Auntie Charlene—aka Cha-Cha and, later, Chachi—may have loved her lord and savior, but she also loved to laugh. It was she who introduced me to Carol Burnett, Erma Bombeck, and the comic strips Peanuts and Ziggy. She also taught me how to craft the groan-inducing puns that pepper this and other publications, and affectionately advised me on the appropriate application of alliteration. (Nailed it!)

When she wasn’t contributing to the development of my sense of humor, Chachi was subtly encouraging me to develop my mind. As the first person in our family—that I know of, anyway—to go to college, she was an anomaly to some, but an inspiration to me. As the only woman I knew—besides my teachers and school nurses—who had a college degree, she was my idol. In the meantime, she introduced me to crossword puzzles, logic problems, and Scrabble, and by her example, taught me to be helpful, considerate, and responsible.

Charlene tried to teach me several other things that, sadly, I couldn’t quite grasp at the time—if ever. For example, as a bird lover, she would scold and chase the cats that that lived on my grandparents farm for having the unmitigated gall to hunt birds the way nature intended. Although from this I did learn that cats are (fortunately) a lot faster than people, I never did learn to give a d@mn about the birds. In my opinion, if they don’t want to get eaten by a cat, they should build their nests higher. So on the matter of birds and cats, Charlene and I had to agree to disagree.

The same was true when it came to the purpose of Bible Camp. Now I may have been young, but I was not entirely stupid. So I fully understood that the mission of the staff at Camp Evergreen was to save my soul from eternal damnation. My question was, did that have to be our ONLY goal? Could we not kill two birds (yes!) with one stone, as it were? Could we not talk about salvation AND develop a killer backhand? Could we not learn about sin AND meet a few cute boys?

Apparently not.

But Charlene loved me, even if we did not see eye to eye on birds or Bible Camp. I know this because she stepped in after my mother died when I was four, and helped my father take care of me and my two baby brothers. Although others stepped up to help as well, Charlene was like the North Star. A constant. A guiding light. She fought for me, and taught me to fight for myself. She taught me how to sew, and that it was bad to lie to get out of trouble but okay to lie to avoid hurting someone’s feelings.  You know—the important stuff.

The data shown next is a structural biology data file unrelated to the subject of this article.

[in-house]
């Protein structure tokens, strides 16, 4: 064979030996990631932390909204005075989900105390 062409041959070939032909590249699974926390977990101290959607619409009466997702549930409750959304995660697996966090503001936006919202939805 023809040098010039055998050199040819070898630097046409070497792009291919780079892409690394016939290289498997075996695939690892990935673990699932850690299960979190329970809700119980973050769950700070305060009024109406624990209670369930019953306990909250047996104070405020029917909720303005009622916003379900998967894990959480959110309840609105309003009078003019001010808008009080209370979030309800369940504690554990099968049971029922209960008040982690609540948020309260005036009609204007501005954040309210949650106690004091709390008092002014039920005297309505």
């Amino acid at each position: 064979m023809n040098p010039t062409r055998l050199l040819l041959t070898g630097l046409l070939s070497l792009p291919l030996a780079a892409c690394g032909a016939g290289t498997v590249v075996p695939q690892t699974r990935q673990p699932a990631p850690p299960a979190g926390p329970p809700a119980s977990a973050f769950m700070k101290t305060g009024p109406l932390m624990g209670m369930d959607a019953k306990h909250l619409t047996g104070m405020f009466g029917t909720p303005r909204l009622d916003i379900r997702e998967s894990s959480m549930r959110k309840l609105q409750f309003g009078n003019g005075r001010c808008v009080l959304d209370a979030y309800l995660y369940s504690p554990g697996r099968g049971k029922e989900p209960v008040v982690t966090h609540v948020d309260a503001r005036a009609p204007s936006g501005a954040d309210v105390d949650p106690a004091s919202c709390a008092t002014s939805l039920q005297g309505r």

Charlene worked as a teacher, civil servant, and nursing assistant. She later went back to school to become a registered nurse. When she wasn’t working, she went out of her way to brighten the lives of others by visiting them, taking them to lunch or church, or just sitting down to a cup of coffee, a game of Scrabble, or a few hands of Cribbage. She talked to her sister every day, and called her brothers every weekend. She never married or had her own kids, but she was like a mother to me, my brothers, and to almost every one of my cousins.

Over the last few years, the tables had turned somewhat. Charlene couldn’t get around very well, and was having trouble taking care of herself. She needed help with errands, cleaning her house and getting to and from doctor’s appointments and such. But her friends did what friends do, and took turns picking up her groceries and prescriptions. And family members did what family members do. We drove her to her doctor’s appointments and the family reunion, took her out for lunch, and took her car to get gas or to have it washed. We did all the things Charlene would have done for anyone else had she been able.

Charlene died after a brief stay in a skilled nursing facility. She had fallen at the beginning of June and was learning to stand and walk again. She was in constant pain, but four days before she died she had kicked my you-know-what at Scrabble, and a week or so earlier had beaten my brother John at Cribbage.

I never imagined that those days would be Charlene’s last. Nor did I imagine as I was writing last month about the mock funeral I had helped my best friend plan for her mother, that only days later I’d be planning one very real funeral for the woman I called my second mom. How’s that for timing?

The funeral has since come and gone, and Charlene is no longer in pain or feeling frustrated and helpless.

She was a great aunt. And she is now, as they say, at peace.